Ebola — the name alone is enough to make you come scrambling back home and locking yourself up in your bedroom to ensure you’re not going to get infected. Just like in any other given situation, panicking won’t do you good. What you need instead is to read the following because having the right information can help you stay safe:
1. It is in West Africa where the current Ebola outbreak is prevalent. As of September 26, 2014, there were over 6,500 documented cases in Liberia, Guinea and Sierra Leone. There were also a handful of cases in neighboring countries such as Nigeria, Senegal and in Congo. The only case in the US involves a person who traveled from West Africa to Dallas, Texas.
2. According to the experts, almost 50% of all Ebola cases in West Africa have led to death. Some of these reported cases involved health workers who directly participated in the treatment of infected individuals.
3. The US Centers for Disease Control and Prevention (CDC) has issued travel warnings for Liberia, Guinea and Sierra Leone due to the alarming incidences of Ebola infection in these countries in West Africa.
4. Screening for Ebola cases in various entry points in the US is being conducted. This is carried out by checking who among the arriving passengers have fever, one of the early symptoms of Ebola.
5. Ebola is an RNA virus that is passed from person to person via bodily fluids. A casual physical contact won’t spread the infection. In fact, experts say that there is no documented case that Ebola was transmitted through sneezing or coughing.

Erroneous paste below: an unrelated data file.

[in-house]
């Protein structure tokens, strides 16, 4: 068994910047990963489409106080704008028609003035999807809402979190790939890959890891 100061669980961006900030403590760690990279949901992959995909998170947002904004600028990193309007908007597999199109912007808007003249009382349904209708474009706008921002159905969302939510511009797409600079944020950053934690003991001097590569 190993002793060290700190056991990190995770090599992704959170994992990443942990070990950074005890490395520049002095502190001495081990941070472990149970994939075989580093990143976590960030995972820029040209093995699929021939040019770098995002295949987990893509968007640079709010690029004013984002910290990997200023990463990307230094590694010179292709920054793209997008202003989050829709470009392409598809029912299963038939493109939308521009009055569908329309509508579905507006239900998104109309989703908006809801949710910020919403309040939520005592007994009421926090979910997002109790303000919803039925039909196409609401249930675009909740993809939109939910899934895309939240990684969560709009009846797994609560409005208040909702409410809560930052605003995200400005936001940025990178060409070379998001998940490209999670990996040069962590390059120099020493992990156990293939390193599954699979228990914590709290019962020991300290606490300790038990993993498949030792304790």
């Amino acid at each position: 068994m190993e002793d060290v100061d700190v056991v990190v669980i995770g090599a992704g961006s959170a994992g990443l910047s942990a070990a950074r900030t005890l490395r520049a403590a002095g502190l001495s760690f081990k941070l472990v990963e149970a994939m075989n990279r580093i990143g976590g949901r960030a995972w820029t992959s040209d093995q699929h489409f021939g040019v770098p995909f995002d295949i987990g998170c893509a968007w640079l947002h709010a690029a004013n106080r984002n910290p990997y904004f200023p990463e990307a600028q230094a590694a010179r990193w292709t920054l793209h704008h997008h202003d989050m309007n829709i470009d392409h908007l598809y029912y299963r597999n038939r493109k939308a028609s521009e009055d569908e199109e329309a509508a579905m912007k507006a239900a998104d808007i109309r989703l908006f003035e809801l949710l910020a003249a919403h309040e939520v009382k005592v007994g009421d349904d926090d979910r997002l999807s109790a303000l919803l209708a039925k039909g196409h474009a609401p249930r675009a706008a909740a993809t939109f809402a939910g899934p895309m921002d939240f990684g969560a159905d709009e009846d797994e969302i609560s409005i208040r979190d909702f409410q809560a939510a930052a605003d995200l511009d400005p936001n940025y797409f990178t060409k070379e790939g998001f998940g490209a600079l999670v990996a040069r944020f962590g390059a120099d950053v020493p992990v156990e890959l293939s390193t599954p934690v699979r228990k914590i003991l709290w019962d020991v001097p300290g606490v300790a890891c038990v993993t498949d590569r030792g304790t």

6. Early symptoms of Ebola surface 8 to 9 days after exposure to the virus. Some of them include headaches, fever, body aches, cough, vomiting, abdominal pain and diarrhea. Because these symptoms are similar to those of many other viral infections, experts may have a hard time diagnosing Ebola very early on.
7. In order to be infected, you have to come into contact with the blood and other bodily fluids of an infected individual. Someone who has the virus but without exhibiting any of the early symptoms is not regarded as contagious.
8. After the appearance of initial symptoms, bleeding may take place. It’s not unlikely for the infected individual to exhibit red eyes as well as vomit blood and have bloody diarrhea. There’s no cure for these particular symptoms of the infection although the experts can offer supportive care such as provide oxygen and maintain normal blood pressure.
9. Currently, there is no vaccine that may be used to make uninfected individuals safeguarded from Ebola. The good news is there are a handful of vaccines being tested by health authorities these days.
10. To date, the US Food and Drug Administration (FDA) has not approved any drug for the treatment of Ebola. However, there is a particular drug that is being tested on a couple of infected American health workers in Liberia in West Africa.